Newsletter - May 17 2009




Thanks for your support!

Did your ancestor go to sea?

Knocking down 'brick walls'

Essex accents preserved on CD

Archives for the 21st Century

Devon Wills Project

Genes Reunited upgrades census searches

Tracing female relatives

Remember D-Day

A census tip - for 2011!

Peter's Tips

Stop Press


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If you missed the previous LostCousins newsletter (dated 27/4/09), or would like to see it again, click here. All newsletters since February 2009 are still available online.



It was wonderful to meet so many members at the Barbican two weeks ago, and I can only apologise to any of you who didn't manage to find the LostCousins stand (we were upstairs, near the lecture rooms).



Joining the Royal Navy wasn't the only way to go to sea - many of our forebears sailed on merchant ships, and a wealth of records have survived!


The most numerous records are crew lists, which were generally completed twice a year for ships that sailed in British waters, or once per voyage for ships that sailed further afield. Indeed, there were so many crew lists for the period from 1863-1913 that they were dispersed some time ago: a 10% sample was retained by the National Archives, 10% went to local records offices, about 10% to the National Maritime Museum, and the remainder ended up in Newfoundland, at the Maritime History Archive. None of these repositories has so far made their records available online, although if you know the name of the ship (and its official number), the MHA can tell you the years for which they hold lists. has now made available transcriptions of over 30,000 crew lists, which list of 270,000 personnel from British merchant ships. Although these represent only 1 to 2% of all the crew lists for the period, because many seamen would have been recorded on 30 or more lists during their careers there is a reasonable chance of finding a given individual. You'll find the records under the 'Curiosities' tab at the site, and whilst the amount of data transcribed varies depending on the source, it's a great way to start fleshing out your knowledge of your maritime ancestors' lives.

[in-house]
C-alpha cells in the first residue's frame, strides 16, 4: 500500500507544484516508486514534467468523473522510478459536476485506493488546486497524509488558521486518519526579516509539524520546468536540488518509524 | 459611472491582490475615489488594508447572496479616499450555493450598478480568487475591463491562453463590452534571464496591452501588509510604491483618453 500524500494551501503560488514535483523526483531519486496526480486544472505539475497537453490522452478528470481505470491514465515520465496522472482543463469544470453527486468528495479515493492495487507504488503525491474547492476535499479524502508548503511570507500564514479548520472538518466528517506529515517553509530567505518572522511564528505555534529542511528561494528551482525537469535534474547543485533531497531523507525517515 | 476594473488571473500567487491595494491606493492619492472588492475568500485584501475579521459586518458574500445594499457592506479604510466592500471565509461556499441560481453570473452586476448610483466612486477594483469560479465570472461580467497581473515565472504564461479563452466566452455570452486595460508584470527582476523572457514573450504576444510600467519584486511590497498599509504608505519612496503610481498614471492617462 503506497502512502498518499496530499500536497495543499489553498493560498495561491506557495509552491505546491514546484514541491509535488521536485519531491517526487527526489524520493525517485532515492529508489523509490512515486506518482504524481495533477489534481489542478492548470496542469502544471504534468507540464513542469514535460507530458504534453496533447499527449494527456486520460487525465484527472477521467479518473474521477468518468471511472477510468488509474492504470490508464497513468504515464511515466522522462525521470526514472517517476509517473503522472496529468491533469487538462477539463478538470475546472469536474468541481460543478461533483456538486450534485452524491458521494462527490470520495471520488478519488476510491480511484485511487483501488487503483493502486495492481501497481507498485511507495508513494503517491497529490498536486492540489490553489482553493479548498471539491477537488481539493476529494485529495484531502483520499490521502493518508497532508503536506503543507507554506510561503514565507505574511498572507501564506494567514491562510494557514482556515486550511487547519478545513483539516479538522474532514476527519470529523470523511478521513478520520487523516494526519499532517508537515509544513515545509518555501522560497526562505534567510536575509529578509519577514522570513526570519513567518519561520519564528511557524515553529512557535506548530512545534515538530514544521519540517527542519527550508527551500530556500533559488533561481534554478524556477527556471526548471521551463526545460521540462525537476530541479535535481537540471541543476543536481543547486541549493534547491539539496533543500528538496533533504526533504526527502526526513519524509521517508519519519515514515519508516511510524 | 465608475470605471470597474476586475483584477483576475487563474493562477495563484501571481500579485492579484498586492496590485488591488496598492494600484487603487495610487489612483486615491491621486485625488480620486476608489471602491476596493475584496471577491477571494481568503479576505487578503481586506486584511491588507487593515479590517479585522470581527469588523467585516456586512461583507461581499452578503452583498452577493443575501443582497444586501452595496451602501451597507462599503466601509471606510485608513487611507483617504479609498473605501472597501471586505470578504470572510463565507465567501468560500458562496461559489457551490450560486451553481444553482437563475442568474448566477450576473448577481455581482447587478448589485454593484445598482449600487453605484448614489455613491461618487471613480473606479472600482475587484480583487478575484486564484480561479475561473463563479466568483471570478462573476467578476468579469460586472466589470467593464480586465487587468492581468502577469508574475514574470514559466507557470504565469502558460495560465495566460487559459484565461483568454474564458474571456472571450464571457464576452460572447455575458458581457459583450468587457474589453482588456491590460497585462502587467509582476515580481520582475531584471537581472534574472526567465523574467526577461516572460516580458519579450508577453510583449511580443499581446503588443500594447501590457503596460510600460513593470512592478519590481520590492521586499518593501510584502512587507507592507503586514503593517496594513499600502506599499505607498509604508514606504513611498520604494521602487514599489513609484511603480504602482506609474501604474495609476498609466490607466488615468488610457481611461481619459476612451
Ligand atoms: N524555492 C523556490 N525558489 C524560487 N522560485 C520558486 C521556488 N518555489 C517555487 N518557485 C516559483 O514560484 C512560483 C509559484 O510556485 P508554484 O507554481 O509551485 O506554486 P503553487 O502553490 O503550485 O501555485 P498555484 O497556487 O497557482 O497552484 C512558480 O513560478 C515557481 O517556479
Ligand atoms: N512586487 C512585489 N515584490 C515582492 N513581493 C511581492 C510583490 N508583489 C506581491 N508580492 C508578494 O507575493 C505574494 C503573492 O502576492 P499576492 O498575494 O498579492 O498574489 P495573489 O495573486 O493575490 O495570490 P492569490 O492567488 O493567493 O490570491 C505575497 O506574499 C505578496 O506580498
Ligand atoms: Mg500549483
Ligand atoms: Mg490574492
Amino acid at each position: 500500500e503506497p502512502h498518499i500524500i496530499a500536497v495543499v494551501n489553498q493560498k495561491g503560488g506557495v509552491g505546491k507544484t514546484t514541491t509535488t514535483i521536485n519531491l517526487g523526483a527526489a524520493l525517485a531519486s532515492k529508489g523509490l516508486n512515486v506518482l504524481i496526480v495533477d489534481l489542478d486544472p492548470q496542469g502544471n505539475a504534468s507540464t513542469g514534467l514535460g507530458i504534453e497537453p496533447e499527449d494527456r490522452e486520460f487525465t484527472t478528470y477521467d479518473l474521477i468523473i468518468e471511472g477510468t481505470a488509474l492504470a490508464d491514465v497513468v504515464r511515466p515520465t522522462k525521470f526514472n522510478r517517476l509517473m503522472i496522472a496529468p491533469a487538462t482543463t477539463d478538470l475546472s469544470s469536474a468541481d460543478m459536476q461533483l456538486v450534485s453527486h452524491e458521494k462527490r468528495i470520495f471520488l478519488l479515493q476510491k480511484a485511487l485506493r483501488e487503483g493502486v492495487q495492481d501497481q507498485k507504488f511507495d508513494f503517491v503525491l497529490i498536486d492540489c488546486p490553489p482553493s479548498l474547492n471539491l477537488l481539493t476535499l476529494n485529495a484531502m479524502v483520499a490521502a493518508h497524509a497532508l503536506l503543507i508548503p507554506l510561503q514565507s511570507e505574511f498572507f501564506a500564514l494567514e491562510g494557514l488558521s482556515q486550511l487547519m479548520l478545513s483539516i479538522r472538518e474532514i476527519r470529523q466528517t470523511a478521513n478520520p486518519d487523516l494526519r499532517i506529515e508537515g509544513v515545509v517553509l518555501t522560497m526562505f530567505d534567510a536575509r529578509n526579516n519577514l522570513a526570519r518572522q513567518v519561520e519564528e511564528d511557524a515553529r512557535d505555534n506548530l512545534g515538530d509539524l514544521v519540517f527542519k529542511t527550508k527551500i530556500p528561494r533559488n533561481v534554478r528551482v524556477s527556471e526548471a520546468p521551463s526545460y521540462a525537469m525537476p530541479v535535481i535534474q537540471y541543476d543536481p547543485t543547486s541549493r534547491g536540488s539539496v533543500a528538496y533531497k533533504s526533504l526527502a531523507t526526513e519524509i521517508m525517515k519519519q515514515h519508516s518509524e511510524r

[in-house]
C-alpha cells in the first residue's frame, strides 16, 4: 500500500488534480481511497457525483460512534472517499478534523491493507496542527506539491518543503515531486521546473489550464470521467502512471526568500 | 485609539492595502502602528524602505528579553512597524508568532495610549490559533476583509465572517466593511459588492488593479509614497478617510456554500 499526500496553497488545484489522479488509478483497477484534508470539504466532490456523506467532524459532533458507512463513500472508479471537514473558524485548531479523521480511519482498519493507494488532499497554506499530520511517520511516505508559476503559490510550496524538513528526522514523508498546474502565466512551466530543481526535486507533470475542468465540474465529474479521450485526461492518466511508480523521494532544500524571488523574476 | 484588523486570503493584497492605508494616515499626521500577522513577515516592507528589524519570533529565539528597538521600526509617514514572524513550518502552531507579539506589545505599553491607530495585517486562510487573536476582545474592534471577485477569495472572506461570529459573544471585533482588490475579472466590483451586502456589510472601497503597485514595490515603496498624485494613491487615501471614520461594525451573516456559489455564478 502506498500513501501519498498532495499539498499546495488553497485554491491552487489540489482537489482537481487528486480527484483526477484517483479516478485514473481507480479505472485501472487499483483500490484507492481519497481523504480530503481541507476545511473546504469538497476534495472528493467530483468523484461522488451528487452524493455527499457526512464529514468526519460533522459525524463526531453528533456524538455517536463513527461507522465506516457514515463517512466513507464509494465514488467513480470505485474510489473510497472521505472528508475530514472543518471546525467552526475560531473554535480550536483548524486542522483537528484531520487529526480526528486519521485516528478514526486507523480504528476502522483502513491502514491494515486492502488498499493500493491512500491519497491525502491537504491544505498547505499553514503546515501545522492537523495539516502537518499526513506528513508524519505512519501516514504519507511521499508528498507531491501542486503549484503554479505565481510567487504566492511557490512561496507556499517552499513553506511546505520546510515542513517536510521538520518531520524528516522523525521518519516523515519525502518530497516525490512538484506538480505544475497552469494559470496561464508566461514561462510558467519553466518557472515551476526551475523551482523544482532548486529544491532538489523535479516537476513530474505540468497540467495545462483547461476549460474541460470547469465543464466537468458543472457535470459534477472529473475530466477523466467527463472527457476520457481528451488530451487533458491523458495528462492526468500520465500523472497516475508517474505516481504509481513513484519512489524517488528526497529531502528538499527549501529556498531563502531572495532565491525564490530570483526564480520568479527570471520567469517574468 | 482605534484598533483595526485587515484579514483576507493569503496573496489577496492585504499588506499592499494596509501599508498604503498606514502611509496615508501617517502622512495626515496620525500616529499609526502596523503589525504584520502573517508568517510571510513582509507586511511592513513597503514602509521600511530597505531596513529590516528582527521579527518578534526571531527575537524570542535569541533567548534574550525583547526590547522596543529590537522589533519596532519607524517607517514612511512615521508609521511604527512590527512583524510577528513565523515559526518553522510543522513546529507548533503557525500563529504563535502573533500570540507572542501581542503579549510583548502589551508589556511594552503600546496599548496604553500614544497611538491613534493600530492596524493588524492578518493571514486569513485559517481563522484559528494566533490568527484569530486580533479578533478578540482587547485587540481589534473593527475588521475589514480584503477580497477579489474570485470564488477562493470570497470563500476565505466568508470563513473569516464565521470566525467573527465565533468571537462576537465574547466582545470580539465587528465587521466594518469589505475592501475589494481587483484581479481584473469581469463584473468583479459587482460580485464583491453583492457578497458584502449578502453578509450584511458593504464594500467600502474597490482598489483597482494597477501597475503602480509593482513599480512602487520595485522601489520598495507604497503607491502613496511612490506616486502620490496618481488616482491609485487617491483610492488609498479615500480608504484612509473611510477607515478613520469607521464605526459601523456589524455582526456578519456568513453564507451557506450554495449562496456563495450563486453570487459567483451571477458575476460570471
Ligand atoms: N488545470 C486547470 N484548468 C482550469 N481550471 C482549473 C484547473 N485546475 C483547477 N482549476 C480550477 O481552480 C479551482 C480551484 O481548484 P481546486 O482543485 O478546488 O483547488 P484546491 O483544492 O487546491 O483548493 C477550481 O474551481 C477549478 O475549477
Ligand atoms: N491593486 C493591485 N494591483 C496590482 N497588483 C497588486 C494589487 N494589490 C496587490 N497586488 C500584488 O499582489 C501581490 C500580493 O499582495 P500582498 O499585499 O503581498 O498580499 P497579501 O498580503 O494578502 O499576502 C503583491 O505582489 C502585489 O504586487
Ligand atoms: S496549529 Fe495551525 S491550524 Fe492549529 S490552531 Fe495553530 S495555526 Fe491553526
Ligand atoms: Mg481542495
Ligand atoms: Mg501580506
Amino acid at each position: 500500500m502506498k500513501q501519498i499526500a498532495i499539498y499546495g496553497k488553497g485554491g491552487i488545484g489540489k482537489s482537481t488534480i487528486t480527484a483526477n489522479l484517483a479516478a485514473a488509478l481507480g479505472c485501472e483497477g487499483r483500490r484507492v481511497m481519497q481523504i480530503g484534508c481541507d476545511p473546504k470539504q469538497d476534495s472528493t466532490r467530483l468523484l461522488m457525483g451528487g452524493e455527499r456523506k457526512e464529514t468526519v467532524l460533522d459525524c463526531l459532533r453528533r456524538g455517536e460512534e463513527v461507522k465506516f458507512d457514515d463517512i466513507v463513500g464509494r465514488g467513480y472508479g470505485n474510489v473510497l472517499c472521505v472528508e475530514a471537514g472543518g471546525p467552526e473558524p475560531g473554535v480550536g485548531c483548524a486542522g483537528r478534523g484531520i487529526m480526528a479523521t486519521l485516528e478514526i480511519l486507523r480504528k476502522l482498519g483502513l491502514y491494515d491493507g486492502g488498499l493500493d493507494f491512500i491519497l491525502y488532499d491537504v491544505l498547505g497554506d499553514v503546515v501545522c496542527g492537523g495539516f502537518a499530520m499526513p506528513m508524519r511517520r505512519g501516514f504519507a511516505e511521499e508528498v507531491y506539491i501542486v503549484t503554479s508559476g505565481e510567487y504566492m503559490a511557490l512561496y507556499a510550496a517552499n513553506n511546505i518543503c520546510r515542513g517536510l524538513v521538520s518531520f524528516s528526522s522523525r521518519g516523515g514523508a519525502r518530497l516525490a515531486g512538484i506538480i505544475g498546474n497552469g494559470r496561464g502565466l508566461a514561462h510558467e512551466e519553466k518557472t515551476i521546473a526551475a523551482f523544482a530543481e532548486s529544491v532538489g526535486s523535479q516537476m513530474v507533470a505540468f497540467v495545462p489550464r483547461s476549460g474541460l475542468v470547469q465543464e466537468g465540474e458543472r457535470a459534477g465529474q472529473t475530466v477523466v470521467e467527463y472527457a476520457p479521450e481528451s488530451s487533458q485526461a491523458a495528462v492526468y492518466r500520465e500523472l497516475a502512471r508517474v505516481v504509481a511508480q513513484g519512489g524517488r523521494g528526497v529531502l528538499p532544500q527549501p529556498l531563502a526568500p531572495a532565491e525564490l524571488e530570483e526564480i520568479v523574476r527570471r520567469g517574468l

In recent newsletters I've written about the way in which 'brick walls' are often of our own making - because we fail to look at the 'evidence' sufficiently sceptically. Many members have subsequently provided examples from their own experiences including Hilary who wrote from Australia to tell me about her great-grandfather's second marriage, which took place nearly 30 years later than implied by the censuses, and Patricia who told me of her ancestors who married an amazing 42 years after their first child was born.